Fan, Hsu Y. Formerly, Department of Physics, Purdue University, West Lafayette, Indiana.
Ramdas, Anant K. Department of Physics, Purdue University, West Lafayette, Indiana.
Last reviewed:October 2019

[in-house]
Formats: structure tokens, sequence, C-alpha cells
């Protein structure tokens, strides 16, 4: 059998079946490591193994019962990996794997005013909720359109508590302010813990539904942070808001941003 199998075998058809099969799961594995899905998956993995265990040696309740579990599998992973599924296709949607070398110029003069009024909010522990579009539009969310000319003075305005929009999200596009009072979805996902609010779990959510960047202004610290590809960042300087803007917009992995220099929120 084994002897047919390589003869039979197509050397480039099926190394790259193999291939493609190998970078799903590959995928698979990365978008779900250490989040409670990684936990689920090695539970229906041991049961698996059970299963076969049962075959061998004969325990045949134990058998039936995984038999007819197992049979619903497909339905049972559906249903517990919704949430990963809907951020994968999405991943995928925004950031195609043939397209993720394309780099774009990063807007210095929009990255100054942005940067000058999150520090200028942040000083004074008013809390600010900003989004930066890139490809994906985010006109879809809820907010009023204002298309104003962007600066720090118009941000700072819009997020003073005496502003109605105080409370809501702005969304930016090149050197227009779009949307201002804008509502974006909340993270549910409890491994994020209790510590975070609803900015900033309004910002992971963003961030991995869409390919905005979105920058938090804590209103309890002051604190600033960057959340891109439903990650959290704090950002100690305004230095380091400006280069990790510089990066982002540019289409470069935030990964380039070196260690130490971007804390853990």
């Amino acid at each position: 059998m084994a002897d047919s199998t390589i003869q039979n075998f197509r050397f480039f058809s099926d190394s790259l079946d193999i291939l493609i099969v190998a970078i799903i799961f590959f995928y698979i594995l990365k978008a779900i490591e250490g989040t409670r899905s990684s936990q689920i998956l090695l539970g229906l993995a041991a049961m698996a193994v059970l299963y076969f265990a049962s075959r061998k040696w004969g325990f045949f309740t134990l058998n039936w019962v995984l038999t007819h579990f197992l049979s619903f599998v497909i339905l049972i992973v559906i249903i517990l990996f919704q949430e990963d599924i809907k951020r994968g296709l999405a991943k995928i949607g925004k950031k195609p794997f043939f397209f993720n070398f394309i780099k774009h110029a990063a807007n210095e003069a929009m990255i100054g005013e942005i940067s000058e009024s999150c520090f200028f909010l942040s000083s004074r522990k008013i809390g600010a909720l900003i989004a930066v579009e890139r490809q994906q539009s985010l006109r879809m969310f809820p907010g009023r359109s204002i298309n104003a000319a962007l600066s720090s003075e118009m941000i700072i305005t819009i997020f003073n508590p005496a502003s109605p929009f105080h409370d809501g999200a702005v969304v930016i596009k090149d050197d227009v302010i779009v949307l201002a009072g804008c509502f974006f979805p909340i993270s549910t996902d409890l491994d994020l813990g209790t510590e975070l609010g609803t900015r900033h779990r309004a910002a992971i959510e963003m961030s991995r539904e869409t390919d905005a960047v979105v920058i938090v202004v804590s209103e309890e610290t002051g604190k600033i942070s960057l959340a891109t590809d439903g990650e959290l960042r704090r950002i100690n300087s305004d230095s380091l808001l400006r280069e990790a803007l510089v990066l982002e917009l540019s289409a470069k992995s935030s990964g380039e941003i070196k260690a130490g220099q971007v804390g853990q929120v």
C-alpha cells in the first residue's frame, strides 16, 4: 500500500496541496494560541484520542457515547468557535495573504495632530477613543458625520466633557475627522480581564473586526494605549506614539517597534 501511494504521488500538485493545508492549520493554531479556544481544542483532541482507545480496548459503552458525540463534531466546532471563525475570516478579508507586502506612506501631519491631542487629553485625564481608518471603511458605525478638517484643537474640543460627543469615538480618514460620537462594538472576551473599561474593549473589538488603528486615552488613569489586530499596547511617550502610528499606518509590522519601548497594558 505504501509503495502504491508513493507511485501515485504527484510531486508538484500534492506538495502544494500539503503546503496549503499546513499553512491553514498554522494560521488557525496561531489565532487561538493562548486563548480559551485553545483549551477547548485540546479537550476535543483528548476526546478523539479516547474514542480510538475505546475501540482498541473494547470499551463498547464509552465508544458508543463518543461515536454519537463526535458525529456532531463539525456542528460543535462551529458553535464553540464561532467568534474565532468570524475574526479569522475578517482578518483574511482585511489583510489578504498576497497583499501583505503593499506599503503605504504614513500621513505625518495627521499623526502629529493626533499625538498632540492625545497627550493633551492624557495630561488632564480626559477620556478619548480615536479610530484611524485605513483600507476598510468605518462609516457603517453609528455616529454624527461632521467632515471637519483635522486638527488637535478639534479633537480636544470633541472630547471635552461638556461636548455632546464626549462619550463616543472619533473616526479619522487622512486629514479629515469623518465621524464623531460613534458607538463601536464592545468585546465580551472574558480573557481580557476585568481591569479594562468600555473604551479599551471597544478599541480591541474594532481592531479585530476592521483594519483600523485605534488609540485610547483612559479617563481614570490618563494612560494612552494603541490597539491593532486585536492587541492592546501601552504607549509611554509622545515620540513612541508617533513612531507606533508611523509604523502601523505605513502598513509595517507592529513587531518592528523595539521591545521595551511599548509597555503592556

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An impurity atom in a semiconductor which can accept or take up one or more electrons from the crystal and become negatively charged. An atom which substitutes for a regular atom of the material but has one less valence electron may be expected to be an acceptor atom. For example, atoms of boron, aluminum, gallium, or indium are acceptors in germanium and silicon (illus.a), and atoms of antimony and bismuth are acceptors in tellurium crystals. Acceptor atoms tend to increase the number of holes (positive charge carriers) in the semiconductor (illus.b). The energy gained when an electron is taken up by an acceptor atom from the valence band of the crystal is the ionization energy of the atom. See also: Donor atom; Semiconductor
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